Matt’s Minute: tips on protecting your mental health while learning from home

Happy New Year! And what a strange New Year we find ourselves in. It may not be the start of term we’re used to, but I’m incredibly proud of how well our learners are adapting and rising to the challenges of 2021. So, I’d like to thank each and every one of you – as well as our incredible staff and parents/guardians – for all your hard work. We know it hasn’t been easy and everyone’s mental health is being challenged.

The wellbeing of our learners is incredibly important to us at The Academy Grimsby. Our learners have access to a range of mental health support services including the YMM Crisis team, online qualified counselling support from the teams at and our Compass Talking Matters team.

All of their details are listed below, but in the meantime here are a few tips to try and keep your mental health in the best possible shape while learning from home:

Back to basics – keep a routine

Structure and routine are really important for your mental health and productivity. Accept that things might not always go to plan, but try to get up at roughly the same time each day, shower and get dressed for the day (even if it’s just into ‘leisurewear’ – it’s the action that counts!). Remember to eat nutritious foods at regular times. Doing the same activities each day can help create a comfortable, familiar space if you feel anxious.

Don’t cheat sleep

It might be tempting to stay up scrolling, or hotfoot it through another Netflix series, but sleep has quite possibly the biggest impact on mental health. Poor sleep is linked to physical problems such as a weakened immune system and mental health problems such as anxiety and depression. Be strict with yourself and set a time to put your phone down, switch off the TV and start to unwind.

Make time for exercise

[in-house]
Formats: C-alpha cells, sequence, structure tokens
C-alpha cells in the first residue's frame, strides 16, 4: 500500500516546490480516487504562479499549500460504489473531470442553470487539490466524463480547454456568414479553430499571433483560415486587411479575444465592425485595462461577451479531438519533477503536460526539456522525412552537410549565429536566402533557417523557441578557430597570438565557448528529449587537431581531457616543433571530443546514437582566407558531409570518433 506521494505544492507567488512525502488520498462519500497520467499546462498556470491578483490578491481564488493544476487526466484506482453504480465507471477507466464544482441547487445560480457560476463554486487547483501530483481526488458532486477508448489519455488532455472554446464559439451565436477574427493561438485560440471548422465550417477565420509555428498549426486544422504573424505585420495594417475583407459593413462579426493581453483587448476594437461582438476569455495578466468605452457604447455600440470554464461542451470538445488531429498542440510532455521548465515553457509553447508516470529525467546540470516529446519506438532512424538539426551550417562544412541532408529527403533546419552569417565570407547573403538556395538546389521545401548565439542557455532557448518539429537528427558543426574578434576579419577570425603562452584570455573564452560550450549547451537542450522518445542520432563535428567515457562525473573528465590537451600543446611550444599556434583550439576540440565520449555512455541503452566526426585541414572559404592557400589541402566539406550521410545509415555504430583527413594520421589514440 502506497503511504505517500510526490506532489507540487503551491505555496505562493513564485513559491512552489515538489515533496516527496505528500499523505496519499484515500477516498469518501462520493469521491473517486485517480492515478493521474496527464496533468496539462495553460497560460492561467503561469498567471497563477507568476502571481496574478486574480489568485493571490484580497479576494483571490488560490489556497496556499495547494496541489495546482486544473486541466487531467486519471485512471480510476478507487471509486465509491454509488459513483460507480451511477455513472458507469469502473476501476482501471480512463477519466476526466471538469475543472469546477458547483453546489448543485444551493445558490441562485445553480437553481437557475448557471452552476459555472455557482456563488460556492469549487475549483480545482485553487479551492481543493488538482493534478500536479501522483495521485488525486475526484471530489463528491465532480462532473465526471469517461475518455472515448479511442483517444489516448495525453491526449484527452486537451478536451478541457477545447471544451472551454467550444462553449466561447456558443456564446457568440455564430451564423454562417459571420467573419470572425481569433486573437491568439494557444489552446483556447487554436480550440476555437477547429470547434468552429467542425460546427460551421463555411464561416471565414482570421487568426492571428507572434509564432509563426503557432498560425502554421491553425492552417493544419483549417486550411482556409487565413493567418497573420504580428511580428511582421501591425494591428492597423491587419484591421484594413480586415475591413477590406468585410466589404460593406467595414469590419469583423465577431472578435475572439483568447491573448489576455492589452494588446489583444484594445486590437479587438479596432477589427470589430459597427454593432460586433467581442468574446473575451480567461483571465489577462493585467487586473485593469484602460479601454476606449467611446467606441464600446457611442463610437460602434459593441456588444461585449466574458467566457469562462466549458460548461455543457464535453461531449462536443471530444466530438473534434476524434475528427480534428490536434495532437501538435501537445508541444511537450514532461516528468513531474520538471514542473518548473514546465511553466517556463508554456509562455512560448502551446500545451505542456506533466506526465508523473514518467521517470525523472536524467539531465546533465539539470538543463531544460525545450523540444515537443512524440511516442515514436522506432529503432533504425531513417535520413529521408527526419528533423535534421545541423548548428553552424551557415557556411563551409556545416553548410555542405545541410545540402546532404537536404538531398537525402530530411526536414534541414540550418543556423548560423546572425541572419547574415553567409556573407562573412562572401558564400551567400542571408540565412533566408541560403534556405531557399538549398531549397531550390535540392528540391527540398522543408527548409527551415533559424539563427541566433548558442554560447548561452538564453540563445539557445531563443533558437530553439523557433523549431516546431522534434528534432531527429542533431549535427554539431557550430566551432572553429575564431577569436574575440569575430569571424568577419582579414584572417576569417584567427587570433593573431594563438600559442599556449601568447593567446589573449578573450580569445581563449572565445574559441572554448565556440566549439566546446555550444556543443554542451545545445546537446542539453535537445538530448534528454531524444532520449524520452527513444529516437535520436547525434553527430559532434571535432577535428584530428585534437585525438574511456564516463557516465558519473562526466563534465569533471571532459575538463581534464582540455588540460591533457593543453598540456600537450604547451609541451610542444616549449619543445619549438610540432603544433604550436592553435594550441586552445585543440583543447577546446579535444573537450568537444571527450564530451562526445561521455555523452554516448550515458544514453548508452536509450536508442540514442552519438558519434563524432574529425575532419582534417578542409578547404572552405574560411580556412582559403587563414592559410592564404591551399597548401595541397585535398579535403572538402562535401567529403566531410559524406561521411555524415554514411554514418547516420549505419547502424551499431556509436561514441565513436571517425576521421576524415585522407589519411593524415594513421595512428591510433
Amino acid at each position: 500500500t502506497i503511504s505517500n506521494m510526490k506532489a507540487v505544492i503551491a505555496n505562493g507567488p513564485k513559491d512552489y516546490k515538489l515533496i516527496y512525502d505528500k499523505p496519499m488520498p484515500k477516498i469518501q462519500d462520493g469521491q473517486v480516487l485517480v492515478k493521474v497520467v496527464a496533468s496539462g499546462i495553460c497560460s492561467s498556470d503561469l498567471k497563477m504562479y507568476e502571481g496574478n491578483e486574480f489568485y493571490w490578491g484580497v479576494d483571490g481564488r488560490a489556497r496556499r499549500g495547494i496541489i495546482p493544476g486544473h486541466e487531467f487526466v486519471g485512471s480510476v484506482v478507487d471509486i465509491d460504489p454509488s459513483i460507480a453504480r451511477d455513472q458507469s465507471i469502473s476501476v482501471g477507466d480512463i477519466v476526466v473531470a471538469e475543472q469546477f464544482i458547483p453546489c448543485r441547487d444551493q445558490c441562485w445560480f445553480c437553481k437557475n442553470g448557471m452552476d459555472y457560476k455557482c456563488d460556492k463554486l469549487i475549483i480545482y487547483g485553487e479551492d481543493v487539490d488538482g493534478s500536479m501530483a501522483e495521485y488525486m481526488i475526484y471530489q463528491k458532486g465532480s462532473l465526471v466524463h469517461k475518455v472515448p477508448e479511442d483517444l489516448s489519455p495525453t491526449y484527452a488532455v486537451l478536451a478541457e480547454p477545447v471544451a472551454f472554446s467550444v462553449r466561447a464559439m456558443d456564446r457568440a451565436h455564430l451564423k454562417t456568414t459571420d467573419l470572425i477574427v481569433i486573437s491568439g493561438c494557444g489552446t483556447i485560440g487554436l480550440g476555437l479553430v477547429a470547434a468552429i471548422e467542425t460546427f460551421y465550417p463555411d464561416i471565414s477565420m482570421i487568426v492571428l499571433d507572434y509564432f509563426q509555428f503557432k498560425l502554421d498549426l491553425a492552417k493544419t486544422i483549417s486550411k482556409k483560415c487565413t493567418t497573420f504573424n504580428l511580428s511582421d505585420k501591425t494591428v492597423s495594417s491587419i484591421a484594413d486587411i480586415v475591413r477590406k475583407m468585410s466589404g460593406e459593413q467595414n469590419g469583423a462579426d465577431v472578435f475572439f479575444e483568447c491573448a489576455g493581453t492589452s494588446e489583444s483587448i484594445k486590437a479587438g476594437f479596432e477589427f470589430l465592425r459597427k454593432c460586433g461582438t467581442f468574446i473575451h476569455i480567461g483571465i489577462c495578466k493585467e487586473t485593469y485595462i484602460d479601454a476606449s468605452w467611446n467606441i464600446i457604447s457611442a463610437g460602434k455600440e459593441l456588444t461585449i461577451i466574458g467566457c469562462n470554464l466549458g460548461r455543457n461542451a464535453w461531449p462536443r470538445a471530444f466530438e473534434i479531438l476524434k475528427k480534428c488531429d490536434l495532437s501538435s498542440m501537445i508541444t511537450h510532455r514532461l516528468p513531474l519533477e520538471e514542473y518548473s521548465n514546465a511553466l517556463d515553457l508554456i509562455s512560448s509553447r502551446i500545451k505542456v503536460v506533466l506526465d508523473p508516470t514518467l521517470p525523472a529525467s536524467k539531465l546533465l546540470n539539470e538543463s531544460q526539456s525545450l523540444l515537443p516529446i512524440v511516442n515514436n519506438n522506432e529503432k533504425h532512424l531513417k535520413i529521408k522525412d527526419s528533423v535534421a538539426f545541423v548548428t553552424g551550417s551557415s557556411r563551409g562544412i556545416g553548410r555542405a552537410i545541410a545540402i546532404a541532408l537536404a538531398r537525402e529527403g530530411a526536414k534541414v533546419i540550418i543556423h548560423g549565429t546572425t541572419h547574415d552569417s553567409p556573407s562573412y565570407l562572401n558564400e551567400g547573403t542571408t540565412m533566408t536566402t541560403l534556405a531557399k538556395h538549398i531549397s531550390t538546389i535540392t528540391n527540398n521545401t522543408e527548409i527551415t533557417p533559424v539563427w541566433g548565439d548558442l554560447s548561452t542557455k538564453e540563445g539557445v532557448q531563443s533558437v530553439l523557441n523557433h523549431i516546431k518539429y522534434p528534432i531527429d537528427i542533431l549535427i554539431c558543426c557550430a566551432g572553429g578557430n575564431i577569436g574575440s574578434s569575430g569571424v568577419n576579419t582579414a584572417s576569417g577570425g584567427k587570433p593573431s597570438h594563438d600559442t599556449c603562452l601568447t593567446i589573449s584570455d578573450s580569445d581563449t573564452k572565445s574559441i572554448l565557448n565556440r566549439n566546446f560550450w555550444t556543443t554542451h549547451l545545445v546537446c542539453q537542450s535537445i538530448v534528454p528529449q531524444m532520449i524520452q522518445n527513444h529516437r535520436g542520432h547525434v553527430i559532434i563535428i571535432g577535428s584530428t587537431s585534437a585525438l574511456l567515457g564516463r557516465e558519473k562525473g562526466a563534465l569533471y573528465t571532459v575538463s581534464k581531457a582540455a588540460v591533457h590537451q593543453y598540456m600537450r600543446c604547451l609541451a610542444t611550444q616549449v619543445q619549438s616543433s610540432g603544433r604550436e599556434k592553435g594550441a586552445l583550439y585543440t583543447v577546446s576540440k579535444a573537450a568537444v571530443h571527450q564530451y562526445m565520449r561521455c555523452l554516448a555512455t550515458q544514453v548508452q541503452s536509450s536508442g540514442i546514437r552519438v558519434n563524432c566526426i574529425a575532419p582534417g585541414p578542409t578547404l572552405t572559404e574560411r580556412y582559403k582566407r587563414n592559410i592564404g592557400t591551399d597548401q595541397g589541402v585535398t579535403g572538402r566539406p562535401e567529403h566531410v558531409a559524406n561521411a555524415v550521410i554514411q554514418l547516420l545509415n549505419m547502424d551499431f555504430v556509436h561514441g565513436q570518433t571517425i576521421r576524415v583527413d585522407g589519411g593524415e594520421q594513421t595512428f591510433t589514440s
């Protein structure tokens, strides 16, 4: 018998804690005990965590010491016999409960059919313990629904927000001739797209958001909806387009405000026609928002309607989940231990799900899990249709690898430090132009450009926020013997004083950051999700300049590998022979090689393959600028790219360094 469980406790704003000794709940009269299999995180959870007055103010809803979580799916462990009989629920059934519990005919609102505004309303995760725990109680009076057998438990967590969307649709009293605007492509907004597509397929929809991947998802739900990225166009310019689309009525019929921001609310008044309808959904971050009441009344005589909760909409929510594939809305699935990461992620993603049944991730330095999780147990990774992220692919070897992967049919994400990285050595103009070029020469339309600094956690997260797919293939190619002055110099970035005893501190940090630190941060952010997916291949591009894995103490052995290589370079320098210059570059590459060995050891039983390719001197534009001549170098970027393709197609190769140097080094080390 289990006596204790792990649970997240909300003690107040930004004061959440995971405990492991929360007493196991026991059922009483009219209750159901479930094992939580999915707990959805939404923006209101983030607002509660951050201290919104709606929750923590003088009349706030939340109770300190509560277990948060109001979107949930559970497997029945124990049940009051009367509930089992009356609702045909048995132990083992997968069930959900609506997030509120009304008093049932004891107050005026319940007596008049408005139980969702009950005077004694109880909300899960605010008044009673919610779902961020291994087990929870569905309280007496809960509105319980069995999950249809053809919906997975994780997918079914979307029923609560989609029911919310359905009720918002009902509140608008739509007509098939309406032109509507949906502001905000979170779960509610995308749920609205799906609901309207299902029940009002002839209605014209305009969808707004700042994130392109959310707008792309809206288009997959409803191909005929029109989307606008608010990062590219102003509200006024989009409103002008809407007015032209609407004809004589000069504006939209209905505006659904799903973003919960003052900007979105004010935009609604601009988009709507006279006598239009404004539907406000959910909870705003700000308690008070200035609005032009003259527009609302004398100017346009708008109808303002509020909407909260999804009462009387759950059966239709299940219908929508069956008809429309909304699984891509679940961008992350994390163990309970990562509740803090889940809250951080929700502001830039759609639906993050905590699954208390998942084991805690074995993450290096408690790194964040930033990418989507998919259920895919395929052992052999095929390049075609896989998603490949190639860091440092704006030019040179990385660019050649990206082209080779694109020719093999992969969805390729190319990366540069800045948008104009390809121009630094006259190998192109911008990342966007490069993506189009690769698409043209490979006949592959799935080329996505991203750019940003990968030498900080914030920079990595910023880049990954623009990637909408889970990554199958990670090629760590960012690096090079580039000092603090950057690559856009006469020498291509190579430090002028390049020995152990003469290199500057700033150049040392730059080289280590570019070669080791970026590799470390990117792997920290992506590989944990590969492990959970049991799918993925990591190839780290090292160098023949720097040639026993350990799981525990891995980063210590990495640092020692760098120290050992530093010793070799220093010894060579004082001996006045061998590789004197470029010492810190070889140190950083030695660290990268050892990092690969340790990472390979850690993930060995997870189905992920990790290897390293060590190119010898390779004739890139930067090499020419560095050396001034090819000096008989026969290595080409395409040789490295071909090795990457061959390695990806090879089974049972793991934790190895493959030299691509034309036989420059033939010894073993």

We’re allowed outside exercise each day, so make the most of this freedom! I can’t stress enough how important fresh air is to boost your mood. Especially if your mood is low, or you feel lacking in energy or anxious, set aside some time (in the daylight!) to get outside and into nature. Tetney lock, Cleethorpes beach and Weelsby Woods are great places for walking.

If you don’t manage to leave home, then try doing a home workout (there are thousands of free ones online). No one is expecting you to come out of lockdown marathon ready, but even half an hour of Joe Wicks, Yoga or dancing to your favourite music will get your positive endorphins flowing.

Connect and gamify

It might seem obvious but continuing to communicate with your family and friends during lockdown is so important for your mental health (and theirs!). Planning chats throughout the week gives you pockets of social time to look forward to. But you can also ‘gamify’ your catch ups…

There are some great online FREE quiz apps you can use to compete against family and friends. Kahoot is also a great place to create your own quiz and once you’ve uploaded your questions you can share your screen and have others take part and answer the questions in the fastest time on their phones. It’s fast paced and definitely takes your mind off other things.

Set yourself achievable goals

A fantastic piece of advice from is to give yourself a goal each day. Having something to aim for will give you a purpose, and mini goals are particularly great in giving yourself a confidence boost. It could be cooking a meal, finishing a piece of work, getting around to sorting out your wardrobe or going for a walk. The sense of achievement (however small) has huge benefits to your mental wellbeing.

Do something you’re good at

What do you love doing? What activities can you lose yourself in? What did you love doing in the past? Perhaps you once enjoyed painting, writing or playing football. Doing an activity you enjoy helps time to pass and keeps your mind from dwelling on other things.

Care for others

Evidence shows that helping others and expressing gratitude can also benefit our own mental health and wellbeing.

Thinking about others and reaching out to them during lockdown helps you gain

perspective and reminds you that you are needed and valued. A call or text to those you think might be struggling is so important for both you, and them, and writing a letter or thank you note is the perfect way to practice gratitude.

Some numbers you might find useful:
  • YMM Crisis team: 01472 252 570 email: [email protected]
  • Compass Talking Matters – you can speak to someone from Compass Mental Health Support Team by ringing us on 01472 494250 (all our services are now available via phone or Zoom)
  • School Nurse Service: 07507 331 620 (Support with Mental health, self-harm, bullying, bereavement, alcohol, smoking, healthy eating, contraception and sex and relationships)
  • (online qualified counselling support, available Mon-Fri 12.00-10.00pm and Sat/Sun 6pm-10pm)
  • Every Mind Matters
  • Young Minds Crisis Messenger by text YM to 85258 (free 24/7 support)
  • The Samaritans 116 123 (free to call anytime, any day)
  • Childline 0800 1111